The artwork on this note card was created by 5768 WRJ Art Calendar artist Césan d’Ornellas Levine.
On Wednesday, Nebraska became the nineteenth state to abolish the death penalty. The vote made Nebraska the first state in two years to formally abolish capital punishment. The decision comes at a time when support for the death penalty is decreasing and the number of executions is declining. In fact, polls released last month by Pew Research Center and CBS News show that public support for the death penalty has declined to almost historic lows. Only 56% of Americans reported supporting the death penalty—the lowest level of support ever recorded by the CBS News poll and near the lowest level reported by Pew in the last 40 years. And, the level of support for capital punishment has been falling consistently for two decades.
Last week, Nebraska’s unicameral legislature voted 32 to 15 to abolish the death penalty. Governor Pete Ricketts had promised to veto the bill and did so on Tuesday. The legislature answered by scheduling a vote for Wednesday, and the final vote was 30-19 to override the veto. The vote made history as Nebraska became the first red state to end capital punishment in more than 40 years.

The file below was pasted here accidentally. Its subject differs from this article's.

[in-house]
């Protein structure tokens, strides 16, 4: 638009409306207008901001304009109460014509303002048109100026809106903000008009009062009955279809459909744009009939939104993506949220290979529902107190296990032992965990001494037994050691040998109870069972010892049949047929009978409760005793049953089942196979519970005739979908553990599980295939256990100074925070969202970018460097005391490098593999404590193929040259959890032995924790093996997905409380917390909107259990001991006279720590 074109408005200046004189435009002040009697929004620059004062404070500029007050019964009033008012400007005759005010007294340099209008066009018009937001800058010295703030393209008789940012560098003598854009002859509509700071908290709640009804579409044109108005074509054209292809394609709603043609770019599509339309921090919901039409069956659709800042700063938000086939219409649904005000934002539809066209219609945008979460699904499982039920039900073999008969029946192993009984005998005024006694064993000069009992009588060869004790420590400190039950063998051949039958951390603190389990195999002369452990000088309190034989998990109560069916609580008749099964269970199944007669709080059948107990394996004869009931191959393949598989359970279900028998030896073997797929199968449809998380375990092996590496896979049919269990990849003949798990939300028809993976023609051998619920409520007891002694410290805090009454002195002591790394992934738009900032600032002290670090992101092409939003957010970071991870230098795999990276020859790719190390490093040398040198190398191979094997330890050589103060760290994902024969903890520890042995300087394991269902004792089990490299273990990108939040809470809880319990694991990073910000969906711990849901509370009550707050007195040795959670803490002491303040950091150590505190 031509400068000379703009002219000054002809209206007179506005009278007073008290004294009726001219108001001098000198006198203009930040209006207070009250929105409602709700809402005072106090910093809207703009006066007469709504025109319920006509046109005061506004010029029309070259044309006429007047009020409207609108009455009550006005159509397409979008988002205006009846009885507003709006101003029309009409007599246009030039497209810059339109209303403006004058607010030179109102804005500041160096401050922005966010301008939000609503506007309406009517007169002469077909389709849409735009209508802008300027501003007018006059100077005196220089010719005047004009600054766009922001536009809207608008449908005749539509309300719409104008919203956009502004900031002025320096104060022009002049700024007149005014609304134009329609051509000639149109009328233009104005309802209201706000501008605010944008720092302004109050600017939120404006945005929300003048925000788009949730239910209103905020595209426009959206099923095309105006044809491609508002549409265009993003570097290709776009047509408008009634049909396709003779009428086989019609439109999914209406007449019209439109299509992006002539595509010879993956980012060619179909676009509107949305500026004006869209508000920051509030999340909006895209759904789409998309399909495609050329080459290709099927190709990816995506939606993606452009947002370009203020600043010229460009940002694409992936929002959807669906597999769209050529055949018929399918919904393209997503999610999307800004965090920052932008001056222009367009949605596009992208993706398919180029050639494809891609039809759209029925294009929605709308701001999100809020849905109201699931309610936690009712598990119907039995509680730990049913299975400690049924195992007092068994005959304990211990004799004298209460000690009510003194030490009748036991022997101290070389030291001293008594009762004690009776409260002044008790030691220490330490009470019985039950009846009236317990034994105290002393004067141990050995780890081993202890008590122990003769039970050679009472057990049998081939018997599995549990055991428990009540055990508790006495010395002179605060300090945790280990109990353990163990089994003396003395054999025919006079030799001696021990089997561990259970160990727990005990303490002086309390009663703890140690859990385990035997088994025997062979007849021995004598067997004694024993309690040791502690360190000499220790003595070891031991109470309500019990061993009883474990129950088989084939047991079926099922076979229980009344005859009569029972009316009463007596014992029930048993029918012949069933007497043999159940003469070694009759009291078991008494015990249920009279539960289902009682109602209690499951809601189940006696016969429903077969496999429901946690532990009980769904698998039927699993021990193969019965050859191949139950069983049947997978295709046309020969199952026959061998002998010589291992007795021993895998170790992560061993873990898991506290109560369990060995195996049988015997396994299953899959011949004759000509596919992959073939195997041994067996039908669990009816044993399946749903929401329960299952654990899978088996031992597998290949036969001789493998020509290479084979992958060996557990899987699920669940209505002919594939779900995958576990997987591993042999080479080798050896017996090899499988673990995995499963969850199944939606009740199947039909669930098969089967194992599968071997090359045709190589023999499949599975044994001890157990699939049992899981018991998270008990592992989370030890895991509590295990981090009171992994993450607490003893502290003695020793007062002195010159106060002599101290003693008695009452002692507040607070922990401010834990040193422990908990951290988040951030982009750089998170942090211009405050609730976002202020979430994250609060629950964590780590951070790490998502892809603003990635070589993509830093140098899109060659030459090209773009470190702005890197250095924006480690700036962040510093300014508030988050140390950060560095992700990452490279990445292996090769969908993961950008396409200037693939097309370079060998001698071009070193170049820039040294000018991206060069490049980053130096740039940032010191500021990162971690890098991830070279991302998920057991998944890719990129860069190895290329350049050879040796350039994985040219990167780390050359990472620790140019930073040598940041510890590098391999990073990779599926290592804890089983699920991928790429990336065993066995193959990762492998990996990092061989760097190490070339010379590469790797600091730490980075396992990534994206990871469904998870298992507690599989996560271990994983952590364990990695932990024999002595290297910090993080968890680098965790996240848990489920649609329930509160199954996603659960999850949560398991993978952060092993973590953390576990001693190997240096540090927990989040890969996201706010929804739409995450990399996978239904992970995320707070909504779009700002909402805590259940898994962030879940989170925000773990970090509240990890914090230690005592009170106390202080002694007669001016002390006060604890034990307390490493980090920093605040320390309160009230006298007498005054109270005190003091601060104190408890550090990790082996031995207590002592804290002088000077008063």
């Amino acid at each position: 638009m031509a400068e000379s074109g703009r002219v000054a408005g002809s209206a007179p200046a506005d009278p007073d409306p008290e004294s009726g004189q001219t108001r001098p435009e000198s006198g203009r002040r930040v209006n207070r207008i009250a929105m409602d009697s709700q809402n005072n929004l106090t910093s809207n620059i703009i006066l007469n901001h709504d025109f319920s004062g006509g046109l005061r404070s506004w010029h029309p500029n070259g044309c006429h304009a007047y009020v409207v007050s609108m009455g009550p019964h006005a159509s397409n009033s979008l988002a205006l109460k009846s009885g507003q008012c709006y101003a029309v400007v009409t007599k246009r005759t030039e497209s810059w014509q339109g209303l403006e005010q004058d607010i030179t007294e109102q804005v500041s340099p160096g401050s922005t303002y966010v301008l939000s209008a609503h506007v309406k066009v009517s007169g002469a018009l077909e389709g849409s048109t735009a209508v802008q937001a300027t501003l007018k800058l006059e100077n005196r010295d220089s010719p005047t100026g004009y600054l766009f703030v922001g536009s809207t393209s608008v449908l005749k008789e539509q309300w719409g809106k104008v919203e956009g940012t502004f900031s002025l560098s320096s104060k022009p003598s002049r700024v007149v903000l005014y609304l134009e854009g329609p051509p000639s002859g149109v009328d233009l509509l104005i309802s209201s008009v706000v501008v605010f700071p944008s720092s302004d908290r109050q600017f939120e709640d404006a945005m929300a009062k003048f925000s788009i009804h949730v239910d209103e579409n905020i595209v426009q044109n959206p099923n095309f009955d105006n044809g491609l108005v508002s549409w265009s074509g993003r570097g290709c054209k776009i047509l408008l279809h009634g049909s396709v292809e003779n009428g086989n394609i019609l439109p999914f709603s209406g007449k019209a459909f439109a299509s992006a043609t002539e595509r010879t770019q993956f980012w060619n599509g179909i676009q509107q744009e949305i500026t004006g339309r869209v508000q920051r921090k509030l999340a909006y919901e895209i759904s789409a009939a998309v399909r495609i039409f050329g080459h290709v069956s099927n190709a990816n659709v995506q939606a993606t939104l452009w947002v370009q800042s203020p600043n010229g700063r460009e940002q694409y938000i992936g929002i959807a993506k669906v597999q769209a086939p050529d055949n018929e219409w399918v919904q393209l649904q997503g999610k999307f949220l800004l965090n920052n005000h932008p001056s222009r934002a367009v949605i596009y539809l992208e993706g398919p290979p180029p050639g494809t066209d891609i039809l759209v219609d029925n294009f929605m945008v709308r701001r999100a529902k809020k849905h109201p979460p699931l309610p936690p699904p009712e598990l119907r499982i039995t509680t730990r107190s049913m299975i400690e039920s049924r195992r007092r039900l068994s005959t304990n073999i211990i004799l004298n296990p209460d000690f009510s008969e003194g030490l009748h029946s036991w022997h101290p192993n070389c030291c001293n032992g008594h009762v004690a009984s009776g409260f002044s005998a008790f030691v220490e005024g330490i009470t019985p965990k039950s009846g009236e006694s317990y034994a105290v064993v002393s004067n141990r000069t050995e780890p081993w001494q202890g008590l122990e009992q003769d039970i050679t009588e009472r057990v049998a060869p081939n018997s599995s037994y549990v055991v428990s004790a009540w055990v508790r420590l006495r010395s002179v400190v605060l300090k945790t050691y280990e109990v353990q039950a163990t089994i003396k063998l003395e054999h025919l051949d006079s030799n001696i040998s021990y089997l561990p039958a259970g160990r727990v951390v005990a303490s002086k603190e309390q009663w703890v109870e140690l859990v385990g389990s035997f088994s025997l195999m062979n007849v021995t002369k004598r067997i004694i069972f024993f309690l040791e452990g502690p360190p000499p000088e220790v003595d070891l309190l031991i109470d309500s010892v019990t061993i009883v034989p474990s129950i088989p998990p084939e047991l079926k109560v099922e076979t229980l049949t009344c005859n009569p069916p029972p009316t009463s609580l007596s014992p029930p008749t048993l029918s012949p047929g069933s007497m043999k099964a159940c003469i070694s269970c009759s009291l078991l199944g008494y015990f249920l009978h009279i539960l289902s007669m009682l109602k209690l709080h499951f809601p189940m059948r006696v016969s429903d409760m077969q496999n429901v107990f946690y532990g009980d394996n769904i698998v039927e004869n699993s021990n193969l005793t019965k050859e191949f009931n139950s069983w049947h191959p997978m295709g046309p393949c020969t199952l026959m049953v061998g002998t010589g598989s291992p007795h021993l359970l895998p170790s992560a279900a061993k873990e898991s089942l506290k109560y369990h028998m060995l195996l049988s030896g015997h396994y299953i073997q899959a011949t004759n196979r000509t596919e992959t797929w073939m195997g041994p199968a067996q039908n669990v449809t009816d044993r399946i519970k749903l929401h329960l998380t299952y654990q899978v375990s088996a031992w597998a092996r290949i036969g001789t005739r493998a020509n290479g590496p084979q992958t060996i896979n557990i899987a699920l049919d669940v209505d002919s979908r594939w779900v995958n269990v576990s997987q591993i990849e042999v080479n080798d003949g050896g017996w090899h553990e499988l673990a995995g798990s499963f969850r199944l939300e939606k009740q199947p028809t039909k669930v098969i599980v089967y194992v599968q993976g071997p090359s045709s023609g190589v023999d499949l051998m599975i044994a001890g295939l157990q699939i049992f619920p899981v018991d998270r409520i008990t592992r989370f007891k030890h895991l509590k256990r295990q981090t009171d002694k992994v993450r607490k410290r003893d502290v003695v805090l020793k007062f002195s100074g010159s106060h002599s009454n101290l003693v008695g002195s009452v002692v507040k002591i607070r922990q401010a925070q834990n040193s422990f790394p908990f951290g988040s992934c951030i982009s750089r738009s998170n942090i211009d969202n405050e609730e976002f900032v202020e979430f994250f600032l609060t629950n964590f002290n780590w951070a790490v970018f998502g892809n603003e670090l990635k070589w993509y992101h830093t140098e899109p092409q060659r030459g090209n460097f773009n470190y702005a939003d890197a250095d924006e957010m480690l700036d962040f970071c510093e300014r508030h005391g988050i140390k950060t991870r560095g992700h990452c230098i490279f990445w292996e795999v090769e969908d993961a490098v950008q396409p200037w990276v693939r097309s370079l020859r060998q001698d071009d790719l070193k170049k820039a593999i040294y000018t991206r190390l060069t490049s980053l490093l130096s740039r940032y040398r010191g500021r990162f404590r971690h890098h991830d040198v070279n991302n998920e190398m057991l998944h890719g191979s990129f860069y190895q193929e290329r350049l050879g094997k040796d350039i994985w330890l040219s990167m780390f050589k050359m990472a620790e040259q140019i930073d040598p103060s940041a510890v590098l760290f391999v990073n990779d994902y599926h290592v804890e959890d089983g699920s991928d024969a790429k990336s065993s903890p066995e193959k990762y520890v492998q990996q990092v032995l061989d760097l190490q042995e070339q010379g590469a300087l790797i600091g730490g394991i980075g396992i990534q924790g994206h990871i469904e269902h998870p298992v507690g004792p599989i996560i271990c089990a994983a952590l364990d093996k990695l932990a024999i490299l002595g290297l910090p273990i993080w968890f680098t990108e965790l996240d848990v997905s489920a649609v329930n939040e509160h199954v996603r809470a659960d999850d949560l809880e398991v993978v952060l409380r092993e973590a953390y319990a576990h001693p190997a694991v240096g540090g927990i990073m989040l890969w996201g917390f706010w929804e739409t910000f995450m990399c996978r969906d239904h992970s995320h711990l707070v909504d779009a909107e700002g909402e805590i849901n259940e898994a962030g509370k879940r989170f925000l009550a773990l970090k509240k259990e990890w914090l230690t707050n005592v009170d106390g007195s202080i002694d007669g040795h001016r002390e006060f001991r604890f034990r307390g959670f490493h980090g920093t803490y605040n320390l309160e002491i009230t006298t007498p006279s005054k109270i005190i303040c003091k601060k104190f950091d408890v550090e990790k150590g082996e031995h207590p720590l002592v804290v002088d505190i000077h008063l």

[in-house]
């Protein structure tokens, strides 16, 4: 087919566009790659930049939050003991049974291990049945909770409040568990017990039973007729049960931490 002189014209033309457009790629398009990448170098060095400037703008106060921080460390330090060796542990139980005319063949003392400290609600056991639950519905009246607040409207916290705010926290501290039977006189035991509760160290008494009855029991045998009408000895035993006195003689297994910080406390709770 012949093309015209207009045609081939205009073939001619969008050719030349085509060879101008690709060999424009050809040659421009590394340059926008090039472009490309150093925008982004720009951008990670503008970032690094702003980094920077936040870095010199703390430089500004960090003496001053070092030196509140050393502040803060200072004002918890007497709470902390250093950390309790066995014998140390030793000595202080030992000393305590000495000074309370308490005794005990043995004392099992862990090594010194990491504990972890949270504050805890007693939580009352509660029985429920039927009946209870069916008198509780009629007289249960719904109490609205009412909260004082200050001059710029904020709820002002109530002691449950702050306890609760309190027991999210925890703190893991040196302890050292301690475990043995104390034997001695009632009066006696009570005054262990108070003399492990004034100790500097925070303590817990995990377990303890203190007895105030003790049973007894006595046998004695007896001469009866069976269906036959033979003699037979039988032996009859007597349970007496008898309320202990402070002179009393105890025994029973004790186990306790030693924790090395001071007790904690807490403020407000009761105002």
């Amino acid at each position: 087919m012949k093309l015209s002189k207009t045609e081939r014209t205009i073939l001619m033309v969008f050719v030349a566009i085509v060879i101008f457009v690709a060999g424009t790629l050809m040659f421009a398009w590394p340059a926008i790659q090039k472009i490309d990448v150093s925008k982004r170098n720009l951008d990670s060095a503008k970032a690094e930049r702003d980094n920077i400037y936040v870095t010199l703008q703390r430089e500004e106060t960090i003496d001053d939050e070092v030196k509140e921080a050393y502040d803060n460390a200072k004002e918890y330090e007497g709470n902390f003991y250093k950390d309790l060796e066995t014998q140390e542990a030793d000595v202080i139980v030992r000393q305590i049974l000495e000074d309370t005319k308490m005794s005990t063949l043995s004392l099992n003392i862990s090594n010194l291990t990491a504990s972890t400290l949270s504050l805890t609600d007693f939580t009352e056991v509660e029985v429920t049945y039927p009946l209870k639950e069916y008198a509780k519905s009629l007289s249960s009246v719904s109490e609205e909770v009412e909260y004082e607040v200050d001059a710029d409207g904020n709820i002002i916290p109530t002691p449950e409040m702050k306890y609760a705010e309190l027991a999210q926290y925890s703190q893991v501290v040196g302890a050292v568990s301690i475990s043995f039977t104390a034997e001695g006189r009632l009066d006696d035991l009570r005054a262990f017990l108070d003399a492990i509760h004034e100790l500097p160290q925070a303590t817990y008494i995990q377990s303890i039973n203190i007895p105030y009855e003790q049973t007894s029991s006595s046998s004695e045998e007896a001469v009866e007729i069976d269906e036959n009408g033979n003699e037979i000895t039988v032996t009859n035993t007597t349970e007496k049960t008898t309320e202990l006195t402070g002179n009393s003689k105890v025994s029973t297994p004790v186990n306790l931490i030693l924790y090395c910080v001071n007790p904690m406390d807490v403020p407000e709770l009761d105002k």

The success of repeal in Nebraska shows what can happen when conservatives and liberals, Democrats and Republicans, come together to work for justice. The urgent need for criminal justice reform in our country has consistently gained bipartisan support, and Nebraska’s vote yesterday exemplifies what can happen when we shed partisan shells and unite to action on a key issue. Before voting, the Nebraskan lawmakers spoke in defense of their votes, sharing the many reasons that they believe the death penalty should be repealed. Some spoke about injustice and the inequality that exists in death sentences, others spoke about the fear of executing innocent people. Many people shared their faith and explained their opposition to state-sanctioned executions.
As people of faith, the Reform Movement has formally opposed the death penalty since 1959, citing the value of every human life. The resolution opposing the death penalty states: “we believe there is no crime for which the taking of human life by society is justified, and that it is the obligation of society to evolve other methods in dealing with crime.” We applaud the progress made today in Nebraska and will continue to fight against the death penalty until it is repealed in all 50 states.
For more information about the RAC’s work on the death penalty and broader criminal justice topics, check out our website.